Tad’s on Powell Street: Putting a stake in the heart of a once-mighty restaurant chain.

On Powell Street, the partly pedestrianized commercial spine connecting Market Street to Union Square, the heart of San Francisco’s shopping district, one encounters a distinctly aged, elaborately colored neon sign.

Powell Street Tad's, one of the last locations

Those of you who might have read my old article on aged commercial signage in urban areas might already know what’s coming. For the rest, you can probably figure it out: the vintage look is a signal that Tad’s Steak House has been here a while. It’s a dining institution.

But a few other features to this sign also stand out: the lesser one is the “broiled” in cursive, which signals to the culinarily inclined that this is not a fine dining establishment. A quick search on the history of Tad’s indicates that the restaurant, founded in 1955 or 1957 (I’m getting mixed signals), intended to cater to blue-collar diners by offering a thinly-sliced, hastily cooked beefsteak and generous side dishes at an affordable price: the cheapest meals in the early days started at $1.09. While a market still exists for affordable steakhouses, it’s rarely the type of outlet that people are seeking in a sumptuous urban setting like Union Square in America’s most expensive city. Budget steaks tend to linger in more suburban settings, further suggesting that Tad’s is part of a fading tradition. And even then, the super low-budget steak chains are similarly scarce. How easy is it to find a Ponderosa or Sizzler these days?

But the other clue on this neon sign is a strange one: look at all those other cities listed. Is there a Tad’s Steak House in Philadelphia, Detroit, Cincinnati, or Chicago? Having lived in or around three of these four cities, I can at least assert that they don’t ring a bell, and a quick search online indicates that no Tad’s exists at any of the more inland locations. The only other remaining Tad’s is in New York City, near Times Square—an area as replete with tourists as Powell Street in San Francisco. But the Tad’s in Manhattan—where the tradition began—is the last one remaining, another location nearby closed several years ago, and the sole survivor on the East Coast doesn’t even seem to have a website. But that one enduring location does still offer that thin, grisly wedge of meat at an inordinately reasonable price by Manhattan standards (a mere $9.09 earlier this year) and no doubt evokes nostalgia among the city’s older generations.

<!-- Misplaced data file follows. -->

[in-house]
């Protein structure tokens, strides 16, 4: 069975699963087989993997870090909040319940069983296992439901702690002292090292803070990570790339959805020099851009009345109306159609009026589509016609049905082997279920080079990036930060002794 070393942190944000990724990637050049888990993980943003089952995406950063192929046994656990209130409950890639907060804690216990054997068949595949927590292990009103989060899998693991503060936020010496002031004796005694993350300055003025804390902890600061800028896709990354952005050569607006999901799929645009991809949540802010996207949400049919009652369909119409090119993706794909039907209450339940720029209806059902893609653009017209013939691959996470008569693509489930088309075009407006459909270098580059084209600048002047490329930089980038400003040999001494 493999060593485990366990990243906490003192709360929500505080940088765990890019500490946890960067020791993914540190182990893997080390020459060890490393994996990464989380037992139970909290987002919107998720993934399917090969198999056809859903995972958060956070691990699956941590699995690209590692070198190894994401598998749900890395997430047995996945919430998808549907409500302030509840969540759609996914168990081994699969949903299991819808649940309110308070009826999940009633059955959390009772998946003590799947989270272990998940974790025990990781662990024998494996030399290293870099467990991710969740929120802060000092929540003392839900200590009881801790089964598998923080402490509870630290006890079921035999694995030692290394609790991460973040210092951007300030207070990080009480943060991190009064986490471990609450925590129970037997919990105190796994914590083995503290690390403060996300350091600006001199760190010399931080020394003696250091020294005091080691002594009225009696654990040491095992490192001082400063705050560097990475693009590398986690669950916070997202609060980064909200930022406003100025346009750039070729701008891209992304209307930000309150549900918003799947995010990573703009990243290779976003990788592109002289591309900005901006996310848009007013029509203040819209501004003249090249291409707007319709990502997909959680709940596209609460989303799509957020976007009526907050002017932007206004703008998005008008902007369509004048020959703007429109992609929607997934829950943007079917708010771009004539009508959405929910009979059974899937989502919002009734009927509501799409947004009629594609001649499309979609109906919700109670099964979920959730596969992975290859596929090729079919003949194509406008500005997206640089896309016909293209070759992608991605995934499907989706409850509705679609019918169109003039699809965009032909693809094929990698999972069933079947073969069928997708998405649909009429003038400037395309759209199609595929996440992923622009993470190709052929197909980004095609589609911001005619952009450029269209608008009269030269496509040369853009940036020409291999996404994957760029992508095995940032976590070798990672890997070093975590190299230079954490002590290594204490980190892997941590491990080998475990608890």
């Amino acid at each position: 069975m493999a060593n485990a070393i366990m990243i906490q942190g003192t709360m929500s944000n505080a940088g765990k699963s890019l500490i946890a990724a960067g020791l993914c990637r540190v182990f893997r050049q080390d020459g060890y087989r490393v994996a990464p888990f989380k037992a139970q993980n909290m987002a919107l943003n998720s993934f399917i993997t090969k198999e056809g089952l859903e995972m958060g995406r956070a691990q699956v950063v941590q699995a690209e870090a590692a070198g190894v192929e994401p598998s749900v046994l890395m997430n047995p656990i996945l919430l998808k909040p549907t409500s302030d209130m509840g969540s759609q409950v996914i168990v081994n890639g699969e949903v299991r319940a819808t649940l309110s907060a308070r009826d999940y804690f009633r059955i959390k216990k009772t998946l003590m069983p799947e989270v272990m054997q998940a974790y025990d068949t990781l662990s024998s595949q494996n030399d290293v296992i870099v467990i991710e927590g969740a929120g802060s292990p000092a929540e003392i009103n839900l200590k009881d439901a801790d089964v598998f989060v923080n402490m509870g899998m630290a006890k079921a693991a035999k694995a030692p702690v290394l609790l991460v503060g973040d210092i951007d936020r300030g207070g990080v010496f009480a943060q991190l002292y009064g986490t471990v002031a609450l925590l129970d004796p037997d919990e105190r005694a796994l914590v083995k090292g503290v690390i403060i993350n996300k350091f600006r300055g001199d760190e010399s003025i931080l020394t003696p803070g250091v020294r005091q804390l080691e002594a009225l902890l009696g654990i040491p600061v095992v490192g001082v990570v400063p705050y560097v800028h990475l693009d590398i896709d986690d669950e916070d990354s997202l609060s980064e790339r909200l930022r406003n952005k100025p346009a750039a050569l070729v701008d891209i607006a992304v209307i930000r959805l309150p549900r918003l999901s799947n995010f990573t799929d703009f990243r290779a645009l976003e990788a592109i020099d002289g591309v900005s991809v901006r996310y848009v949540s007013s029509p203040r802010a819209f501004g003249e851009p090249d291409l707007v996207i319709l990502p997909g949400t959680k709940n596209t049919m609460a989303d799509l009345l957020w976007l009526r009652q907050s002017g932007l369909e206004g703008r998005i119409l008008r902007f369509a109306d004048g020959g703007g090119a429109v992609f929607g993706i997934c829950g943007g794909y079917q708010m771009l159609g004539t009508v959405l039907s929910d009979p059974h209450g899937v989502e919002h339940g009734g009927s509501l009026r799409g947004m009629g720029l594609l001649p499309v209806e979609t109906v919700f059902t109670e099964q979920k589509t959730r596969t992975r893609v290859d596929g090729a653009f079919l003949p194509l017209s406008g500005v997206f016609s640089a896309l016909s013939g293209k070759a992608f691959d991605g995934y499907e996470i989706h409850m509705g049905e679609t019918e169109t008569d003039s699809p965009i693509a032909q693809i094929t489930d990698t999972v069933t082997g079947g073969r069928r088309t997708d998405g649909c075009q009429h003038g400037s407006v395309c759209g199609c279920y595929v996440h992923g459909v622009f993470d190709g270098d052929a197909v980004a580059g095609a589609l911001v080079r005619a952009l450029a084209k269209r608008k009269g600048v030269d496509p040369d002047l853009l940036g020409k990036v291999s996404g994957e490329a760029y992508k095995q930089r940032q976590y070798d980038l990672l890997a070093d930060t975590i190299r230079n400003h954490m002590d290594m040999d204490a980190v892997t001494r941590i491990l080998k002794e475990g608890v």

Tad’s was a steakhouse chain long before Ruth’s Chris or Outback where ubiquitous—it might have predated the use of the word “chain” in this context. It surged in the sixties, when the cafeteria style approach appealed more to mainstream middle-class tastes, offering eight locations in NYC alone, with 28 spread across various other parts of the country, including the cities listed in the Powell Street signage. To this day, the Manhattan location offers dessert trays with plastic-wrapped plates, Jell-o cups in stemware, and Tiffany-inspired lampshades presiding over each table. It’s a hybridization of the highbrow and lowbrow where each nullifies the other, resulting in a middlebrow stalemate that just isn’t fashionable except as nostalgia. The Riese Organization—a restaurant and real estate management company (that also strangely lacks a website)—owns the last of the Tad’s Steak House locations, which lurks well under the shadow of such higher profile franchises aggregates as TGI Fridays, KFC, or Nathan’s Hot Dogs. And it appears to be letting Tad’s limp along, appealing either to budget-conscious tourists or its dwindling but loyal long-term customer base.

 

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The Tad’s Broiled Steaks sign in San Francisco should serve a beneficial purpose: signaling (often unconsciously) that the place has stood the test of time. But only one of the other five cities’ locations has lingered on, yet the sign carelessly flaunts them. All it takes is a Detroiter or Philadelphian visiting Powell Street and San Francisco to state: “Wait—we don’t have one of those around where I’m from anymore.” After quickly putting two and two together, they can conclude what I had done before committing to any real research: that Tad’s Steak House is most likely in its final days, soon to devolve to an obscure memory almost as faded as the notion that Chicago once featured a similarly splashy Tad’s neon sign. The restaurant’s only chance of a revival? The hipsters decide that broiled steaks, no doubt served alongside casseroles, are a thing once again. And I can guarantee they’ll serve their Jell-o in stemware, at a far greater cost than a full meal at Tad’s back in 1955 (or 1957).

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20 thoughts on “Tad’s on Powell Street: Putting a stake in the heart of a once-mighty restaurant chain.